30 December 2009
Lives Begin And End With The Old And New Years
Today, over lunch, Bruce pointed out, "This will be your first year in your new life."
As he's been in my life for longer than any other friend I have, it was especially gratifying to hear from him. And Charlie, the proprietor of Bicycle Habitat (where I bought my two Mercians as well as a bunch of parts and accessories) said the same thing, almost verbatim, when I stopped in his shop.
On the penultimate day of this year, it's difficult not to think about the upcoming year--or the one that's passing, or the ones that have passed. In some small but odd and interesting ways, they all intersected today.
I've known Charlie and Hal, his ace mechanic for only a couple of years less than I've known Bruce. I used to work for American Youth Hostels, when it was located on Spring Street: just around the corner from their shop on Lafayette Street.
Today, when I went into Habitat, I saw Esta, Charlie's wife, for the first time in about twenty years. She concurred with my perception of time: Our last meeting was shortly after the elder of her two sons was born, and he's twenty-three years old now, if I'm not mistaken.
Of course, the last time she saw me, I was essentially a different person. She said as much. Actually, she said that she doesn't recall me, as I was then, so well. I didn't mind that, actually. But then she also said that even though she couldn't recall my male incarnation that well, something was "familiar" about me when she saw me today.
She's not the first person to say that upon seeing me again after a long absence. I didn't ask what she meant. It might have been my speech, my body language or any number of other things.
I've encounters with people I hadn't seen in some time and even though I couldn't very well visualize the way those people were in earlier times, they were also "familiar" in some way.
I don't know what she was picking up on. But I know that I tend to remember people by something more essential, if I do remember them. It could be some glimpse I had into their characters, or even their souls.
Getting a glimpse of somebody's soul, however, isn't always as wonderful as it sounds. Indeed, nothing can be more terrifying sometimes--especially, it almost goes without saying, when you see darkness there but have no language for expressing it or any other means of defending against, or fighting, it. That is what sometimes happens to children.
And it happened to me more than a few times as I was growing up. Perhaps the most extreme example came with a longtime family friend. Something about him had always given me the creeps; I knew, for reasons that I could not explain, that neither I nor any other member of my family was safe around him.
Tonight my mother explained at least part of that man's dark essence: "He was manipulative. That's something you had to understand if you were going to spend any time around him." Yes, that was something I felt when I was a very young child, even though that word wasn't yet in my vocabulary, much as the language of self-help books and pop psychology wasn't part of most people's everyday parlance at that time.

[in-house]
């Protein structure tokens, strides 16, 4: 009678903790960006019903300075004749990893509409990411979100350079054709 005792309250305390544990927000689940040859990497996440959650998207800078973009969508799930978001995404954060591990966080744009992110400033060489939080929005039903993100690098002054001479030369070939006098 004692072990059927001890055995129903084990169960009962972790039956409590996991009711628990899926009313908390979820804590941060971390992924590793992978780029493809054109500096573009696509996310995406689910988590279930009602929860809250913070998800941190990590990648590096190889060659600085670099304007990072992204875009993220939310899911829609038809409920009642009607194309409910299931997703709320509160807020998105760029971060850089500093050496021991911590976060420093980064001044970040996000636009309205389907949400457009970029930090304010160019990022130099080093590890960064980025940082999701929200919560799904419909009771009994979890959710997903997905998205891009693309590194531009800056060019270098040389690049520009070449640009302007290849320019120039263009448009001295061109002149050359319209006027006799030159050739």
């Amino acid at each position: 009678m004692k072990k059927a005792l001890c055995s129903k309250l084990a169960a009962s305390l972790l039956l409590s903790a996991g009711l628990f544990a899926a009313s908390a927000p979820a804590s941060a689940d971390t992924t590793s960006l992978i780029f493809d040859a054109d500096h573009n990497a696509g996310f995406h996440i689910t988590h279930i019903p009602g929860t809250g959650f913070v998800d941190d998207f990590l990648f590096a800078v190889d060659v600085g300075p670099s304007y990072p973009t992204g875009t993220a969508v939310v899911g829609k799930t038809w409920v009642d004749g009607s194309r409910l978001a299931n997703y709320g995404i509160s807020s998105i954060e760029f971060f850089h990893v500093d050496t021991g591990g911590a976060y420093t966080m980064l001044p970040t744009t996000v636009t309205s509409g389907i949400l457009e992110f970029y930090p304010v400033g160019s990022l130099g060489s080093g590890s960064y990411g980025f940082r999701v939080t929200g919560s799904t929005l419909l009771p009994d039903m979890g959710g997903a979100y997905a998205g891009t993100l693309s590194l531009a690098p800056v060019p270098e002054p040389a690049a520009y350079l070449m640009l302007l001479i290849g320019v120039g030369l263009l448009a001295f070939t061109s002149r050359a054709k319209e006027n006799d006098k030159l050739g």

He always managed to get people to do things that were not in the interests in their well-being. That's how he was on a good day. On a bad day, he'd wreck something in your life without your seeing (at least not immediately) his hand in it. Then he would offer his hand to help.
By now, you might have guessed what he did to me. Yes, he sexually forced himself on me. I'm still not exactly sure of when was the first or last time he did it. I know that the first incidence of his forcing himself on me that I would recall--when I was thirty-four years old--took place when I was about nine years old. Though it was his first sexual exploitation of me that I would recall, I know it wasn't the first or last I experienced with him.
When he "finished with" me that day, he made me swear I wouldn't tell anyone. I kept that promise for about twenty-five years. The truth was, for many years afterward, I wouldn't have known what to say, or how to say it, even if I didn't have any fear of what he "might do to" me.
So why am I mentioning him now? Well, I was talking to Mom a little while ago, and she told me she found out, the other day, that he died in February. She learned of this from someone else he manipulated and took advantage of, though in very different ways from the way he abused me.
In one sense, I am more fortunate than that person who gave my mother the news: I haven't seen the man in more than thirty years; he was in her life until near the end of his.
So how do I feel about his death? Well--as terrible as this is to say--not a whole lot. Not having seen him in so long, I am past hating, and even fearing, him. Whatever rage I felt over what he did to the child I was is gone now: That child, by necessity, has become me. He cannot harm that child again, just as he cannot harm me now, or anyone else who came into contact with him.
I am not being hyperbolic when I say that he didn't improve the life of anyone he met. In fact, I'd say he wrecked a few lives and derailed a few more. But, at least now he can no longer hurt anyone.
I can't say I feel relief or an urge to sing, "Ding dong, the witch is dead," or anything like that. All I know is that another chapter of my past is done, on this penultimate day of the year that started in one life and ended in another.